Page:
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When will Google’s “Hailstorm” come?

A new article in the New York Times discusses the privacy concerns raised by Google’s acquisition of Jaiku. In fact, Nick Carr pointed out a specific quote on his blog tonight from Jaiku’s founder about the “illusion of privacy” held by most people using the Internet. While this quote may prove to be unfortunate from a PR perspective, the question that this raises is when will Internet users start to view Google more skeptically based on their growing base of applications and treasure trove of user data that comes from use of GMail, user search behavior, and many other interactions with the Google “service cloud”.

This situation reminds me of Microsoft’s Hailstorm initiative. As Scoble predicted two years ago, it is just a matter of time before Google recreates their own Hailstorm. The concept of Hailstorm wasn’t a bad one, but the concerns around platform and data “lock-in” threw users into an uproar when Microsoft introduced the concept nearly 6 years ago. Today, I wonder if/when users will reach a similar level of outrage against Google as their services continue to evolve and more data is owned by Google’s infrastructure.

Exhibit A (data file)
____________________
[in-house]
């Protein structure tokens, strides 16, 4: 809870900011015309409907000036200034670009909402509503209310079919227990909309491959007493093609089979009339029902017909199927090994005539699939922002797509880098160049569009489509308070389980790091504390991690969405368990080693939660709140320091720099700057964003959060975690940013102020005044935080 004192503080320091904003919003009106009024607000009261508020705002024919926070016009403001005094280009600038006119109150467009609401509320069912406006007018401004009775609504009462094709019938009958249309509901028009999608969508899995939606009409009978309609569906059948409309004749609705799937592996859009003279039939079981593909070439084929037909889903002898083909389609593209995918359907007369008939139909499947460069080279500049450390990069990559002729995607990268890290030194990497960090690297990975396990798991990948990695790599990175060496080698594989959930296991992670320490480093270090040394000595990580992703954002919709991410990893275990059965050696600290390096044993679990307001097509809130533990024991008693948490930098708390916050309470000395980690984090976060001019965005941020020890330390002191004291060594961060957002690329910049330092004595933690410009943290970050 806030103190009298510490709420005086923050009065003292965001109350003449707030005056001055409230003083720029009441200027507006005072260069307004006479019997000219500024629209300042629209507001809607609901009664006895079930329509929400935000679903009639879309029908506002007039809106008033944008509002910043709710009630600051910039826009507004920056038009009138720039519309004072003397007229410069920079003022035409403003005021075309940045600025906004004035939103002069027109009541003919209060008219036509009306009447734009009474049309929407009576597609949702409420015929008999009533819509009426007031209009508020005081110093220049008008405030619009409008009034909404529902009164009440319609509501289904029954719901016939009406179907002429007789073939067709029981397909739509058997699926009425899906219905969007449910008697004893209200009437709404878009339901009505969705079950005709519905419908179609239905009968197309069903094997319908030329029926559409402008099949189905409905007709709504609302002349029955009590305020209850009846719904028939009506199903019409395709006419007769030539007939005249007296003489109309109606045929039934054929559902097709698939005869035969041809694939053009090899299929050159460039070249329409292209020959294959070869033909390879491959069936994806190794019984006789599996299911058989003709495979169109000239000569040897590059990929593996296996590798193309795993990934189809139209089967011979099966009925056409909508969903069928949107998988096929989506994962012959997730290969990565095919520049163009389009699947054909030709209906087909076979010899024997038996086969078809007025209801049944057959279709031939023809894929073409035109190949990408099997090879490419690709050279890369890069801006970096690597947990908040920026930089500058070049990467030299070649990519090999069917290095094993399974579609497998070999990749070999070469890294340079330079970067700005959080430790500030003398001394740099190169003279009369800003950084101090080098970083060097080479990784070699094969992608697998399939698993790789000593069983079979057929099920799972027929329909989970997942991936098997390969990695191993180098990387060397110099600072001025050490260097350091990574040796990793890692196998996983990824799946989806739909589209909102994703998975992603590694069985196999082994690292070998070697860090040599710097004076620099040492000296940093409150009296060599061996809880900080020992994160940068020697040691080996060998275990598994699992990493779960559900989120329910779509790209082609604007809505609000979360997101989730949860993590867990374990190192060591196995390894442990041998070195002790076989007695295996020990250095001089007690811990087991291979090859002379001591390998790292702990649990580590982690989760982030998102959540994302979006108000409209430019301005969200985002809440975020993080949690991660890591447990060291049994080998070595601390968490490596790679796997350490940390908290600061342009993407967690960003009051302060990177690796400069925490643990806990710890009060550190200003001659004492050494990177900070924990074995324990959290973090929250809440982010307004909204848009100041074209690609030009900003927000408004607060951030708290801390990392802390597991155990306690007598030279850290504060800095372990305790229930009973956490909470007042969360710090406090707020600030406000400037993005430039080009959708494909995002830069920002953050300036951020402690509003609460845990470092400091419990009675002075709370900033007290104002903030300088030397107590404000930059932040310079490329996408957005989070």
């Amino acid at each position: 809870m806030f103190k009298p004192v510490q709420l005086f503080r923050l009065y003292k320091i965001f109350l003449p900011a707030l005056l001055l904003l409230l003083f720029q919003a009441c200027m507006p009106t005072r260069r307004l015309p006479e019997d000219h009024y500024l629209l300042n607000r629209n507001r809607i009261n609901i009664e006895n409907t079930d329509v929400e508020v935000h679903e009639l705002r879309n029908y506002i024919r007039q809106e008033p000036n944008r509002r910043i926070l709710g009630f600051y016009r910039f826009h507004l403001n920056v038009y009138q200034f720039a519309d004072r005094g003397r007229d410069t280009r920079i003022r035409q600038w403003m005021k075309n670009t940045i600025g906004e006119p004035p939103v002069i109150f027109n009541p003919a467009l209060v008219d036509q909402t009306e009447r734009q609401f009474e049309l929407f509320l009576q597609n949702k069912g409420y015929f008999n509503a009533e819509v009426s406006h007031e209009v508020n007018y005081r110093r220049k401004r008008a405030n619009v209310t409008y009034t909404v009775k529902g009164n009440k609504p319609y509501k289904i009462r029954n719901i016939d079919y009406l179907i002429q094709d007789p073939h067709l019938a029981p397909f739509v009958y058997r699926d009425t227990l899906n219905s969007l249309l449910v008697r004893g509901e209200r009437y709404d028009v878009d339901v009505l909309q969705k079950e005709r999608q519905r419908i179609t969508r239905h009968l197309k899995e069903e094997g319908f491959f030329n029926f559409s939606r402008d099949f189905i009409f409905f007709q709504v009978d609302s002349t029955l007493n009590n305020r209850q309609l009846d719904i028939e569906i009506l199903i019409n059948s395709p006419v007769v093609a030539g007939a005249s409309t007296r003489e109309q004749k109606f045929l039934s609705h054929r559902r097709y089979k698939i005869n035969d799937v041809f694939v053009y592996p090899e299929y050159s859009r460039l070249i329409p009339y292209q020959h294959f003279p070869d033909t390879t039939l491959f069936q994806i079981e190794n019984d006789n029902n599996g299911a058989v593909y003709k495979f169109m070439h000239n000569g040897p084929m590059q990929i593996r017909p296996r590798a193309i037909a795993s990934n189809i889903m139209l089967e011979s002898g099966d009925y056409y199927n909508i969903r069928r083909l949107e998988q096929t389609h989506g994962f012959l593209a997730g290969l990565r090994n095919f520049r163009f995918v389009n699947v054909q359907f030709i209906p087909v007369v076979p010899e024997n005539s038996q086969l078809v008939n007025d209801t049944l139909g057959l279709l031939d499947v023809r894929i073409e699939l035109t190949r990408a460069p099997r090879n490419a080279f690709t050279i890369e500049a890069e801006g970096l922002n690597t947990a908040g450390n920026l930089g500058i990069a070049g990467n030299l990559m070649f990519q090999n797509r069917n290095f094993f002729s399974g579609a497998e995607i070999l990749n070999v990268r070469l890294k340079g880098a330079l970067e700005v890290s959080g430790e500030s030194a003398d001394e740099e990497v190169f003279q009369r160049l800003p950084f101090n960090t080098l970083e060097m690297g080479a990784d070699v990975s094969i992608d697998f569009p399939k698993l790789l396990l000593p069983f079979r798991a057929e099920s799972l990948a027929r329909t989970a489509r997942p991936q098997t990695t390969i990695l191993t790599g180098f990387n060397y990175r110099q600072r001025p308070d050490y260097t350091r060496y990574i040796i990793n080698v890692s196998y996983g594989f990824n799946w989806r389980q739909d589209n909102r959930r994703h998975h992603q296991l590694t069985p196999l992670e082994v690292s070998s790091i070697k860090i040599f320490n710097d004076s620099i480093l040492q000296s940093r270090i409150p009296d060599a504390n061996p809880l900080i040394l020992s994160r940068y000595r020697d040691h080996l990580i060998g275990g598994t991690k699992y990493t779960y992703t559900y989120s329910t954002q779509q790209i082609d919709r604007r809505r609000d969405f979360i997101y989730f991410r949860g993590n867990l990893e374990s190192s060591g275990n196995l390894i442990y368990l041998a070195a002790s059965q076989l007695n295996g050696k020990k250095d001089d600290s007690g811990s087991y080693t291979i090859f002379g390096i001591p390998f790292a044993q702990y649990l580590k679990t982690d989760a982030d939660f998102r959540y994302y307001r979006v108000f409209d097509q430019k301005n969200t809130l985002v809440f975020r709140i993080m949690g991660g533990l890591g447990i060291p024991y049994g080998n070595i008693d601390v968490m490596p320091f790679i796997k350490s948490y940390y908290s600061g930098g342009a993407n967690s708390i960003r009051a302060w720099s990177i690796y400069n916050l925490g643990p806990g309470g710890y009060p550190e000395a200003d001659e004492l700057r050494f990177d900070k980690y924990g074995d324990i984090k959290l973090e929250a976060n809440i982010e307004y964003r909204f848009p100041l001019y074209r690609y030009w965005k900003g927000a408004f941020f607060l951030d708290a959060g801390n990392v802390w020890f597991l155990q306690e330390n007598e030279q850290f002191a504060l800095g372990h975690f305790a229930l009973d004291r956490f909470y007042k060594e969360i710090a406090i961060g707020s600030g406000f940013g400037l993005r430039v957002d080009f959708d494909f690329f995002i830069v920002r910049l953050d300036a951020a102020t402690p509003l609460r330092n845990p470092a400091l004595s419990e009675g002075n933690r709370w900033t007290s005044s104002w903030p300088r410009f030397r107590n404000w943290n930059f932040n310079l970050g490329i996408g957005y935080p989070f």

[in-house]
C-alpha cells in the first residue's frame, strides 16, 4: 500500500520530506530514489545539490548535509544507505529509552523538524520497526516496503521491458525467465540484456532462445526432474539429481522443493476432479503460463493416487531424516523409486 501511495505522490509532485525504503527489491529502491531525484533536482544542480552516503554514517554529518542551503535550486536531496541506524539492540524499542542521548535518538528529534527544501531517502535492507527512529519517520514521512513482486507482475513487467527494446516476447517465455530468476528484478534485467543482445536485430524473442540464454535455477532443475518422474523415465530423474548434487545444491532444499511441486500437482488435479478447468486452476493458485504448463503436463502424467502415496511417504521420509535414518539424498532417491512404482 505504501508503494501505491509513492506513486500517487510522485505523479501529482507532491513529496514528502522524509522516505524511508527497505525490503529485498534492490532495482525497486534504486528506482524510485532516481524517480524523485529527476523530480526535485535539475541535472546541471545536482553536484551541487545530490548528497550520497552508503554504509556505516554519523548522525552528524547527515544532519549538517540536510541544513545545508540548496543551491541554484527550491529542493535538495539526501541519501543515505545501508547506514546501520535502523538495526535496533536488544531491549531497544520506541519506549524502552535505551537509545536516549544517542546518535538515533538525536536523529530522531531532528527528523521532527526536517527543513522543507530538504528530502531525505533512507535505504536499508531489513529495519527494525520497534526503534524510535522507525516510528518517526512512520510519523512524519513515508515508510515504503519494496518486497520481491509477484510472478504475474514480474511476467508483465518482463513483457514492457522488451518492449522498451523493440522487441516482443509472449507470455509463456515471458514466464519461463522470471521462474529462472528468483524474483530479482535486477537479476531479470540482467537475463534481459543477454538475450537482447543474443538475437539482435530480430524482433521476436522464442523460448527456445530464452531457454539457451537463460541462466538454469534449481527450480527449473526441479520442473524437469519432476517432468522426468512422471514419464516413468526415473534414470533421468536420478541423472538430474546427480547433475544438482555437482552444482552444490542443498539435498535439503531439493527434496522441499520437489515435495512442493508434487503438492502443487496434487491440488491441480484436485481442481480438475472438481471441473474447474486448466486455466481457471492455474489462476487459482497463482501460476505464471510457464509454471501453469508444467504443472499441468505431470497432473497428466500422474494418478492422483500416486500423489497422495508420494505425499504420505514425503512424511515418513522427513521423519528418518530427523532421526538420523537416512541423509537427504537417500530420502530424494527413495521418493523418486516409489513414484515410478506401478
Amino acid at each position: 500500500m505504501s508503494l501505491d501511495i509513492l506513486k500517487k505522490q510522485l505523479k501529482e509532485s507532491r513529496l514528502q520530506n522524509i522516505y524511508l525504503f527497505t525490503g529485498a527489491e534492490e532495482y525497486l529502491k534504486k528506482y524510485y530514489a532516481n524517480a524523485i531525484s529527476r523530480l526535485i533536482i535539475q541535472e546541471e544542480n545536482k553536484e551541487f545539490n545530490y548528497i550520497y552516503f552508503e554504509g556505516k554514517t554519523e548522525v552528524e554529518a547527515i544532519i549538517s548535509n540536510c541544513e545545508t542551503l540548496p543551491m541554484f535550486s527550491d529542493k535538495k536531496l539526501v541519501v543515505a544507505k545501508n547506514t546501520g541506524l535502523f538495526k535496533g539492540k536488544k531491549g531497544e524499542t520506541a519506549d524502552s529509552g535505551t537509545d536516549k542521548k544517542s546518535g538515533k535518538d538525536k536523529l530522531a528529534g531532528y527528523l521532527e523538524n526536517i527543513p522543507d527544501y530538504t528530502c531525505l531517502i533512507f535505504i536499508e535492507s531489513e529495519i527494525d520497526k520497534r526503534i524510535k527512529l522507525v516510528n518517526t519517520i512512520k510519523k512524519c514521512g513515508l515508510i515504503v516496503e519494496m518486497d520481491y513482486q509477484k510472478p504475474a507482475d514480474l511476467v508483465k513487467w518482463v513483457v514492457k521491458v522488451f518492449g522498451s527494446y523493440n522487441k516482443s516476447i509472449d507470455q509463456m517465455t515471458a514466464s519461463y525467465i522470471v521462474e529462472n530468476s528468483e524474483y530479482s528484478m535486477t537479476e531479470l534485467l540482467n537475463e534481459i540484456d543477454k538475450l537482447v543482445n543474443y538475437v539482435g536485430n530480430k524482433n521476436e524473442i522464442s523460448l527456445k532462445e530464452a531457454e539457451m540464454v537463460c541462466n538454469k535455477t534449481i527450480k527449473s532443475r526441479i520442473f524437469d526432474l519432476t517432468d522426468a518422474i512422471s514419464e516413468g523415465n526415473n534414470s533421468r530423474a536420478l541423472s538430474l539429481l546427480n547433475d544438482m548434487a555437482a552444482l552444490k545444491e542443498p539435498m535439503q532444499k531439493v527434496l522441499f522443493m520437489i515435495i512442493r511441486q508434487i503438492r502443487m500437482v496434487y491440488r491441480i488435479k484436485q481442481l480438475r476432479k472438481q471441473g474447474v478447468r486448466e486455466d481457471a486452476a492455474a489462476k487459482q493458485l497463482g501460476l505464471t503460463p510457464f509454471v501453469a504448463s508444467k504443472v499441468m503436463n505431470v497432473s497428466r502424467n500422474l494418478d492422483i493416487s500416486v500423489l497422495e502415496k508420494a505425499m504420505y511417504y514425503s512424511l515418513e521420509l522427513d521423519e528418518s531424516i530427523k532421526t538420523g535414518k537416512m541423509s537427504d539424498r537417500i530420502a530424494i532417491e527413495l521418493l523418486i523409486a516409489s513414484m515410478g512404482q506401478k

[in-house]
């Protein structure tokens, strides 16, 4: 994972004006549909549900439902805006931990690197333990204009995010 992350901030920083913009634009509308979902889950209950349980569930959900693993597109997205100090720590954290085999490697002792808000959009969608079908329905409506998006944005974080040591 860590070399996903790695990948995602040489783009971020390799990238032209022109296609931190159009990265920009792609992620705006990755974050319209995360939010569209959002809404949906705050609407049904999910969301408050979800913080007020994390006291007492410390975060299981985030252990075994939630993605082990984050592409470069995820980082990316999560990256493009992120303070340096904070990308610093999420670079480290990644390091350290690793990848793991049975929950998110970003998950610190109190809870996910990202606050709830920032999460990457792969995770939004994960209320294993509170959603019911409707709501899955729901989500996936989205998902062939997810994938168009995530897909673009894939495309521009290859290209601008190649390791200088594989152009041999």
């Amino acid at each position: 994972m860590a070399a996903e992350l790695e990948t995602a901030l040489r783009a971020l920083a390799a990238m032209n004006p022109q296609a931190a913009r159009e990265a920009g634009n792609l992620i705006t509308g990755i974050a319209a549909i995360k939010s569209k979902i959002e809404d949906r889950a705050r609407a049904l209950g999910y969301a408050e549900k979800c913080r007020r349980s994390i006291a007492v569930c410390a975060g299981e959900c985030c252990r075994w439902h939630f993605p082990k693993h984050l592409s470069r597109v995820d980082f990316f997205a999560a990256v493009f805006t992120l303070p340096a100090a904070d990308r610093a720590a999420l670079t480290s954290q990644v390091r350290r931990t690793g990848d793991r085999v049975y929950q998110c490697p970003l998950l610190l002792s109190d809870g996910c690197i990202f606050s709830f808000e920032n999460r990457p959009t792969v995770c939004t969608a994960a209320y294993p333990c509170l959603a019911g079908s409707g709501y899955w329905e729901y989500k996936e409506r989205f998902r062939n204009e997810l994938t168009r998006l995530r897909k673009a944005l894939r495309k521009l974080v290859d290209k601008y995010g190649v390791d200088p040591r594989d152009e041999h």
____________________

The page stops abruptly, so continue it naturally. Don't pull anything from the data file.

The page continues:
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  1. October 21, 2007 at 11:16 pm | #1

    It’s a good question, and one that more and more people have raised with each new acquisition, each new field Google enters.

    I don’t think Hailstorm would be the right analogy though… that initiative pressed privacy concerns but did not attack the core of what Microsoft was doing. The more apt analogy may be the security concerns that arose a few years after ActiveX in browsers, COM integration with websites, and the rest. From what I understand, XP SP2 security issues were a major factor in the delay of Vista… the security decisions made in the mid-90s bore fruit ten years later, to the eventual detriment of the company.

    Put another way, Microsoft’s multi-level hyperintegration of application functionality a decade ago seems like it may be mirrored by Google’s multi-level hyperintegration of audience data over the next decade.

    I see no evidence that corporate Google really understands the blowback it seems like they’ll eventually receive. The “web bug” uproar over DoubleClick in the late 90s has not yet reached its conclusion. Keeping Al Gore as a special advisor and offering health data storage are not signals of awareness either.

    (Disclosure: I work with Adobe, but folks there don’t discuss these types of issues with me… my own personal understandings, that’s what these are.)

    jd

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